Fantasy Baseball

If I Were King: 4 New Fantasy Baseball Rules

Jose Valverde, Detroit Tigers

I was just telling my wife the other day, “You are so perfect for me! … Well, close to perfect … Like, there are just a couple things I’d change … I mean, just like four things, really.”

So while I was picking my teeth up off the ground, I had some time to think about what’s really important – Fantasy Baseball. And since I was already on the subject of perfection, why not think of some ways to make the game even more perfect.

Since we’re into the early part of the season now, and you can only read so much about which players you should stick with and which ones you should prematurely dump, I thought I’d share this. Here are a few thoughts on how to make our game even better with some new Fantasy Baseball rules.


If I were Fantasy King …

If it were up to me, Head-to-Head Fantasy Baseball would be pushed off the side of a cliff. I play it with some friends, but it’s by no means my preference. Let’s be honest – the only reason there is Head-to-Head Fantasy Baseball is to appease the Fantasy Football players that can’t do simple long division (ERA).

My first order of business as the new king of Fantasy would be to outlaw Head-to-Head play. Yeah, it’s understood that there are nuances to the strategies, and there are plenty of variations to this scoring system, but Head-to-Head play should be reserved for the meathead Fantasy Footballers (of which I’m also a card-carrying member).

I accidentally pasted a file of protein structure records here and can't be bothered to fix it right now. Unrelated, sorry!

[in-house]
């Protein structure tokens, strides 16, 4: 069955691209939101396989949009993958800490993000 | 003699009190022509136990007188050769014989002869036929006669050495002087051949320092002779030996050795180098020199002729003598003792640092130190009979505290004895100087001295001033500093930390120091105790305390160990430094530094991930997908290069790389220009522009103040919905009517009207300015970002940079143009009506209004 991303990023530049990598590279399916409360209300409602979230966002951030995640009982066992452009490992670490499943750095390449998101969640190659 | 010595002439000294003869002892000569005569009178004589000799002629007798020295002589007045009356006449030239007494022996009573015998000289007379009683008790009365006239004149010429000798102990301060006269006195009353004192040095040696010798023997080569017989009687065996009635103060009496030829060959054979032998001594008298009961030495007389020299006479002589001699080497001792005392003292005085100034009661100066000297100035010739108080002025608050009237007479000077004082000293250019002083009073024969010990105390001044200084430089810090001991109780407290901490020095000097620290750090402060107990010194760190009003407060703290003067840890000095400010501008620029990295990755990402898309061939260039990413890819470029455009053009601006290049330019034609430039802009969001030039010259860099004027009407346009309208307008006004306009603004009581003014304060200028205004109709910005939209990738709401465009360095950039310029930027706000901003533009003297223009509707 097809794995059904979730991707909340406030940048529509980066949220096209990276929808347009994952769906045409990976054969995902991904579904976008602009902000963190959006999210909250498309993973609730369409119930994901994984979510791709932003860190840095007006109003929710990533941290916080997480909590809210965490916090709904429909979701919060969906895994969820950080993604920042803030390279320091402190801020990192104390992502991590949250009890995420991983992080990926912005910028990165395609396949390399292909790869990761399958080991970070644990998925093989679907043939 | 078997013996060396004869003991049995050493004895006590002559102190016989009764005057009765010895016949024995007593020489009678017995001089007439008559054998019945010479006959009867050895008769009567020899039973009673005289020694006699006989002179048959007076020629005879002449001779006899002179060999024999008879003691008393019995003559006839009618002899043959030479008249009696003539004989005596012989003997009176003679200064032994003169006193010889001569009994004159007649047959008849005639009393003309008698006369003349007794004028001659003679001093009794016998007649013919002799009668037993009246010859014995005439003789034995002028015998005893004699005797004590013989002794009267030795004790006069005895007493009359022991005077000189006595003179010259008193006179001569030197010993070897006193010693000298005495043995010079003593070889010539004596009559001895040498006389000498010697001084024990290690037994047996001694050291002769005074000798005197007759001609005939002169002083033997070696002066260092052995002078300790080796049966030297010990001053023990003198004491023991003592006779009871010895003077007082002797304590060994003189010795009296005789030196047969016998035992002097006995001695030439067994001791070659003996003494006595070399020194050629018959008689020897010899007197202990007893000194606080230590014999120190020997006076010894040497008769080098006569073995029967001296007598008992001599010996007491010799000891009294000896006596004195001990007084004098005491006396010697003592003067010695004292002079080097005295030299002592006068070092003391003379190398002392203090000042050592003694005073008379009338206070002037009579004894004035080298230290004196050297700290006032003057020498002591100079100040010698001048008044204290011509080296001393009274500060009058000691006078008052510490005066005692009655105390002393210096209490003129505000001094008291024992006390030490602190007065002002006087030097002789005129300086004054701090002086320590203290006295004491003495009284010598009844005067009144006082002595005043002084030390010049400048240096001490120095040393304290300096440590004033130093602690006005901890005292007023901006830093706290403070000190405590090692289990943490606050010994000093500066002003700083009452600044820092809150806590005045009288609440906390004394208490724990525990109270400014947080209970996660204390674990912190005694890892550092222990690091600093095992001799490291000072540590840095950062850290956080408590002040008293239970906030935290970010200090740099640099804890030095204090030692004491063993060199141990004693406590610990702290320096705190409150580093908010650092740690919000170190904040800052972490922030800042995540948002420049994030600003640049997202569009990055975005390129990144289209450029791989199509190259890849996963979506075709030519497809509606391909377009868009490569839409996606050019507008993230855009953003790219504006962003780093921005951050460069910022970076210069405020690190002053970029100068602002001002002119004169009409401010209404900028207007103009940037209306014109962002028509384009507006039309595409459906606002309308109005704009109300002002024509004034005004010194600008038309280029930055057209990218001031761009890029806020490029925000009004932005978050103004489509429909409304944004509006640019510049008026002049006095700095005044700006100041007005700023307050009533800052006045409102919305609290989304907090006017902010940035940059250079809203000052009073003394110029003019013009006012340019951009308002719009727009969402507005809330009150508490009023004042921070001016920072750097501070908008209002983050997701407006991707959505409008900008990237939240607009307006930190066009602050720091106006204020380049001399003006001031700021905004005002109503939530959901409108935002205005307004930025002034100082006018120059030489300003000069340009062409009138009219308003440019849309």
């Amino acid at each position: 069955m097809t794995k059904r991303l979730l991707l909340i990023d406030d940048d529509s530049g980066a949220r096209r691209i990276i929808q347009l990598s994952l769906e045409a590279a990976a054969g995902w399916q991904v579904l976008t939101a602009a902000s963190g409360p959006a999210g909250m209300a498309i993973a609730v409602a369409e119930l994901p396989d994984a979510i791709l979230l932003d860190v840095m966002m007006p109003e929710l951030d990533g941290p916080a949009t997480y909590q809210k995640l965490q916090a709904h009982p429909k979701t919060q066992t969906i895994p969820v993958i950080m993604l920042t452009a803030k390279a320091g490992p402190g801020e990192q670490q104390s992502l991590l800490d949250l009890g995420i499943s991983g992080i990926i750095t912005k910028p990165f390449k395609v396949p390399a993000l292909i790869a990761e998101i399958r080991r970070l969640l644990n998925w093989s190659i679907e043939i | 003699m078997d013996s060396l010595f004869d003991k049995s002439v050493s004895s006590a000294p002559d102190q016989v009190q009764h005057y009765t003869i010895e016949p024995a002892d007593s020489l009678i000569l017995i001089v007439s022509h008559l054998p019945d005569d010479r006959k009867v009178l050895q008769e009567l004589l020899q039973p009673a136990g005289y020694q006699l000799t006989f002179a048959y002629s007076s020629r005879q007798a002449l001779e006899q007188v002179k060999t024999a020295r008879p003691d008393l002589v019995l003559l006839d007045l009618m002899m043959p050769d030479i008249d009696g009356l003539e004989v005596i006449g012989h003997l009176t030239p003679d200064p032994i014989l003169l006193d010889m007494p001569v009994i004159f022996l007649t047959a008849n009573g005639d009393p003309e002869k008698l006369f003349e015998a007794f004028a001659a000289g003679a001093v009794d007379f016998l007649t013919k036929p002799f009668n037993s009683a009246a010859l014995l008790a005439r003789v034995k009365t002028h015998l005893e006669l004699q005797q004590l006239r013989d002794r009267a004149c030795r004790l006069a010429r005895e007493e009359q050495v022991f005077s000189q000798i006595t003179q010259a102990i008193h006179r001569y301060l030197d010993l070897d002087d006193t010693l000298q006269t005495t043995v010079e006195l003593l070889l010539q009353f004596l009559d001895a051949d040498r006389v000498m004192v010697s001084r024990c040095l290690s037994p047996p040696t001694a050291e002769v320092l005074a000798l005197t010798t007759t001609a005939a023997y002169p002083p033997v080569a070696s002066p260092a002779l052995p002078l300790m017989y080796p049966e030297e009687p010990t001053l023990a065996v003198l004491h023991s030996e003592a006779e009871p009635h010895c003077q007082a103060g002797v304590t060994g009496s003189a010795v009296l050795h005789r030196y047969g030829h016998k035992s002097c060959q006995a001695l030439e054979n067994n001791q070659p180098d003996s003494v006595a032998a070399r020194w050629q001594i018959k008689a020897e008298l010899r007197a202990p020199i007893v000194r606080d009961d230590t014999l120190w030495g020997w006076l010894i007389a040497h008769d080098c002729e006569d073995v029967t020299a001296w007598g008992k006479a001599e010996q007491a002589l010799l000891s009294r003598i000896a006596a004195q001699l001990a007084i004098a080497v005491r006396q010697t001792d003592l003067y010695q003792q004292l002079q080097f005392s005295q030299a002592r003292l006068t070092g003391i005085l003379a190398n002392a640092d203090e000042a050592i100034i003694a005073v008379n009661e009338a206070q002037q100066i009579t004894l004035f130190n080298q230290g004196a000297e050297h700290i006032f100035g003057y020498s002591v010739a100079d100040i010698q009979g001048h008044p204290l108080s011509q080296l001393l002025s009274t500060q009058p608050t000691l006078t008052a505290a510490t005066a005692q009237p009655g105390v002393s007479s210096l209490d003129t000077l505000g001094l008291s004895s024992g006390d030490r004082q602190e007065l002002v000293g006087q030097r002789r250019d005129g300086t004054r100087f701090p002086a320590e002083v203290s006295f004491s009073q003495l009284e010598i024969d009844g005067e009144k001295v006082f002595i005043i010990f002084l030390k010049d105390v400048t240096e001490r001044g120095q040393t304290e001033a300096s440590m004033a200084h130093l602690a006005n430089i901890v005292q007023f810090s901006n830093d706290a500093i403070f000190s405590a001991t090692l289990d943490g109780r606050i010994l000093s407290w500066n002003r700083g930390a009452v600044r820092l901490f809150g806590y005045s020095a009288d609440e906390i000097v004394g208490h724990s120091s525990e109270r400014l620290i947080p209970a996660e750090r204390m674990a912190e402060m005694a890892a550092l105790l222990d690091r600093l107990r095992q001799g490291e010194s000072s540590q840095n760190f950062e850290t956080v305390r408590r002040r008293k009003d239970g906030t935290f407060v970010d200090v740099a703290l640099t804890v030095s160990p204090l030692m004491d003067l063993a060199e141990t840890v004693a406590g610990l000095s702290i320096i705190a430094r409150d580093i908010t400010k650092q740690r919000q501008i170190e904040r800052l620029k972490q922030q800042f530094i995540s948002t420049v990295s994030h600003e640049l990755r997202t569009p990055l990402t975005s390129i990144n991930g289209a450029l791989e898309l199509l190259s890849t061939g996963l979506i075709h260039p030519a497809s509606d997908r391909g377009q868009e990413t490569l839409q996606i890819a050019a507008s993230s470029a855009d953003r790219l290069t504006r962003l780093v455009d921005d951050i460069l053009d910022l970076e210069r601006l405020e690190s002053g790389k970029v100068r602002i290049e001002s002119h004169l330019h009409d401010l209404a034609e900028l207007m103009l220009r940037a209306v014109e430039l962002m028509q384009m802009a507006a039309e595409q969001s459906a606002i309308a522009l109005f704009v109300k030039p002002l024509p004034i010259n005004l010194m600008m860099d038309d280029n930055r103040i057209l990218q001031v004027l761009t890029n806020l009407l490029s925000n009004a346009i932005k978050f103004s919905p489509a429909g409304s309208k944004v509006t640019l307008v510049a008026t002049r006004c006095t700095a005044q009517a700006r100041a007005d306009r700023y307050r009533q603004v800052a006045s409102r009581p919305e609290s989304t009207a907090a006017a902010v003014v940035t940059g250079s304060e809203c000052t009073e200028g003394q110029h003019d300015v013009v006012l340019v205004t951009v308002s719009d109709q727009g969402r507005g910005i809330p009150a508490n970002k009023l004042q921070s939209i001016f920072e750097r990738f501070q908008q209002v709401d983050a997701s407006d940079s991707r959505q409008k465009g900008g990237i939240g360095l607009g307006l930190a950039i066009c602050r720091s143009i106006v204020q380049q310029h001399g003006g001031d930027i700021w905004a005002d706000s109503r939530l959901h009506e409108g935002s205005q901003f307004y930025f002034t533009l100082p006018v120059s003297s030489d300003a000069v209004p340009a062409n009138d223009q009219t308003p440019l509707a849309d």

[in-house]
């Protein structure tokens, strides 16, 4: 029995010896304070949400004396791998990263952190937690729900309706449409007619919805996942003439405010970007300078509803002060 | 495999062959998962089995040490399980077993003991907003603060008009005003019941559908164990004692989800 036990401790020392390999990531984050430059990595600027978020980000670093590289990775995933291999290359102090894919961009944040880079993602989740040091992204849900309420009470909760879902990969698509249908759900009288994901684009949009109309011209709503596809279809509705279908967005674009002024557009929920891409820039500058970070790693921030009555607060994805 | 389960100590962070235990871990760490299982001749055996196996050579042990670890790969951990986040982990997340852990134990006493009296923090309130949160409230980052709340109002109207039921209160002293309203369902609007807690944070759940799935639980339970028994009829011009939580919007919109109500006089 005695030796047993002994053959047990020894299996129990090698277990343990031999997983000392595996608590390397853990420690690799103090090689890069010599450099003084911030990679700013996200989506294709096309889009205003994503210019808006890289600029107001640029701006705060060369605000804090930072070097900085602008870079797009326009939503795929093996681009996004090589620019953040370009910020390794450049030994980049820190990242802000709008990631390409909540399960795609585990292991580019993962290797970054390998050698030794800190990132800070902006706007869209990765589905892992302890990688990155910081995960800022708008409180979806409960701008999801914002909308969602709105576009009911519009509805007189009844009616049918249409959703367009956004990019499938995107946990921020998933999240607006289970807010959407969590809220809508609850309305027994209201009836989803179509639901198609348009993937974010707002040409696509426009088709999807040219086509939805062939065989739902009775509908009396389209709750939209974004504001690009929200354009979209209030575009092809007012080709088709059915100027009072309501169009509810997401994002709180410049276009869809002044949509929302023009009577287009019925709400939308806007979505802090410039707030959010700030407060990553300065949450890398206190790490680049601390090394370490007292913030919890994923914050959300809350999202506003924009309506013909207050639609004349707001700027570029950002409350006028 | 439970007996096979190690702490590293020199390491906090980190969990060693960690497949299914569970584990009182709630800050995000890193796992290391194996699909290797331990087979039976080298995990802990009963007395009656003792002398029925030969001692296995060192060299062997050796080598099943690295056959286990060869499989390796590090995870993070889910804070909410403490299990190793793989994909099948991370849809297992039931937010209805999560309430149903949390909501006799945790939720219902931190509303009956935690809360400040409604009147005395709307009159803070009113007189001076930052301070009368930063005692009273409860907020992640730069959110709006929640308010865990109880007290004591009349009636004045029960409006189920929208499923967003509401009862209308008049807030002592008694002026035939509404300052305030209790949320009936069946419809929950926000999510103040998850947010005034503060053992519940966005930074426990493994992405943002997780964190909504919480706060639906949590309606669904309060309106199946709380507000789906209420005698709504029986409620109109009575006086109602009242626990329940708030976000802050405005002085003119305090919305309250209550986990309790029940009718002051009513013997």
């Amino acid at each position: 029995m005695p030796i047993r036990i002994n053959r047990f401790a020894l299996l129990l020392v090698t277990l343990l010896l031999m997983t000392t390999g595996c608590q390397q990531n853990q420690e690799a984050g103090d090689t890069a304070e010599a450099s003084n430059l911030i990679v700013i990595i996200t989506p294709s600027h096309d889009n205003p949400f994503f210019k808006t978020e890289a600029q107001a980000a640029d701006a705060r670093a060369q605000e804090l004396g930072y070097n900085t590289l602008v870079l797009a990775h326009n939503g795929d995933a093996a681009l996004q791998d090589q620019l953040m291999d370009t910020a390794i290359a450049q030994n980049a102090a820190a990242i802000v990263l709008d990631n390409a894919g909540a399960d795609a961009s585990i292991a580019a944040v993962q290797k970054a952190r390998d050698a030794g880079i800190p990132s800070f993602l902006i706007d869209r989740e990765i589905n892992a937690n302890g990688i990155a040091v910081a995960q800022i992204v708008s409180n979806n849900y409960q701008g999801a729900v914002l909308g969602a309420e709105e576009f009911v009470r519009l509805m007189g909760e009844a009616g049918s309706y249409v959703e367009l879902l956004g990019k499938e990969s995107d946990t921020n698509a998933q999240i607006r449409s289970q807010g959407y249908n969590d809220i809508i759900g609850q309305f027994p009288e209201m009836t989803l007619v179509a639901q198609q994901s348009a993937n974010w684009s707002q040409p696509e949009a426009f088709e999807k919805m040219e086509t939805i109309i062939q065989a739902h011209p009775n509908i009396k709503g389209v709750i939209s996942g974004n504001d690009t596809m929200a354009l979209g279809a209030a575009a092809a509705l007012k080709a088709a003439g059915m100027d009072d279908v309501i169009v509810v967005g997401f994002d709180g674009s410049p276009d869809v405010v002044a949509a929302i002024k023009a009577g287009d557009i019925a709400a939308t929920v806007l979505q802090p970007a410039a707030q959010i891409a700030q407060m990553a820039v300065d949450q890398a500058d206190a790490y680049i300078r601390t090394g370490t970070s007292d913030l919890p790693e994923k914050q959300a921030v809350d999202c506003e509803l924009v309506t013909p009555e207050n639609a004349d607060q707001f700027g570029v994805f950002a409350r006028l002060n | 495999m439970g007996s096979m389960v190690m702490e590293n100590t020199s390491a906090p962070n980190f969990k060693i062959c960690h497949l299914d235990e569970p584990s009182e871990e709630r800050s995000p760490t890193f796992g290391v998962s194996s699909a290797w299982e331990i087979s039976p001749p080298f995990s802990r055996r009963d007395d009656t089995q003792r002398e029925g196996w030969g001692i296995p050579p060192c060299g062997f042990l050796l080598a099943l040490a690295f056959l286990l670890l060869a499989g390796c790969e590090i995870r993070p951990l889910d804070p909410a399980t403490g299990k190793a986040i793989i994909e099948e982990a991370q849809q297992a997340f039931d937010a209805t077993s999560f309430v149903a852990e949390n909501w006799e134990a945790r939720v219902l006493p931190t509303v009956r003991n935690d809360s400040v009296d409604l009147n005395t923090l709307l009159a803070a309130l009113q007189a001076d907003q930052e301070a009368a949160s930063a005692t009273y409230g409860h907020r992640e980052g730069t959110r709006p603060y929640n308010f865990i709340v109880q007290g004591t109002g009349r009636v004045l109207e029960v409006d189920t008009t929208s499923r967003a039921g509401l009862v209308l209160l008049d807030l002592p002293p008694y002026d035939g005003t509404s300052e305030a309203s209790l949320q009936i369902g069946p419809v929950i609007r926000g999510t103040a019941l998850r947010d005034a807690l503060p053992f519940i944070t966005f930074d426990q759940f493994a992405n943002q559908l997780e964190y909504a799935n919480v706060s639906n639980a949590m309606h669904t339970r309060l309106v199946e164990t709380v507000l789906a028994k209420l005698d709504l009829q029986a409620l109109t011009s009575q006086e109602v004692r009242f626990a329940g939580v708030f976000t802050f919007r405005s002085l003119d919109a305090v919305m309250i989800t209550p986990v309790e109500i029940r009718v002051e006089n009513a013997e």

And while I’m complaining about Head-to-Head, let’s talk a little about the points system. Home runs should be worth three points, at most. Why, you say, that’s as much as a triple!!! Yeah, but a home run works out to be worth six points in most scoring systems (HR worth 4 pts, RBI worth one pt, Run scored worth one pt). No more deducting for strikeouts and no more points for walks (except when we’re talking pitchers). There should be no reason you should cheer for your player to get a walk.

Why were smart people so dumb?

When the brainiacs (Daniel Okrent, Glenn Waggoner and Co.) came up with the Rotisserie game three decades ago, they missed a couple simple points. But since they were intellectuals, you can only assume they were too smart for their own good.

For instance, why would a Fantasy team that came in last in a category still get one point? That makes no sense. “So if my team records zero saves, none whatsoever, I’ll still get one point in the saves category? That’s like giving me a trophy just for participating.”

Don’t worry, we won’t throw the points system off completely. When a team wins a category, they should get two Rotisserie points. You should always reward someone for coming in first appreciably more than someone who didn’t, just like in NASCAR. And really, if we can’t learn from NASCAR, who can we learn from?

Rule Change No. 1: Teams that come in last for a category should get zero points. And teams that win a category will get two points.


Jose Valverde, Detroit Tigers

Jose Valverde was one of the top SHLuBS of 2011. Photo Credit: Mark Abbott

Lonely are the –only’s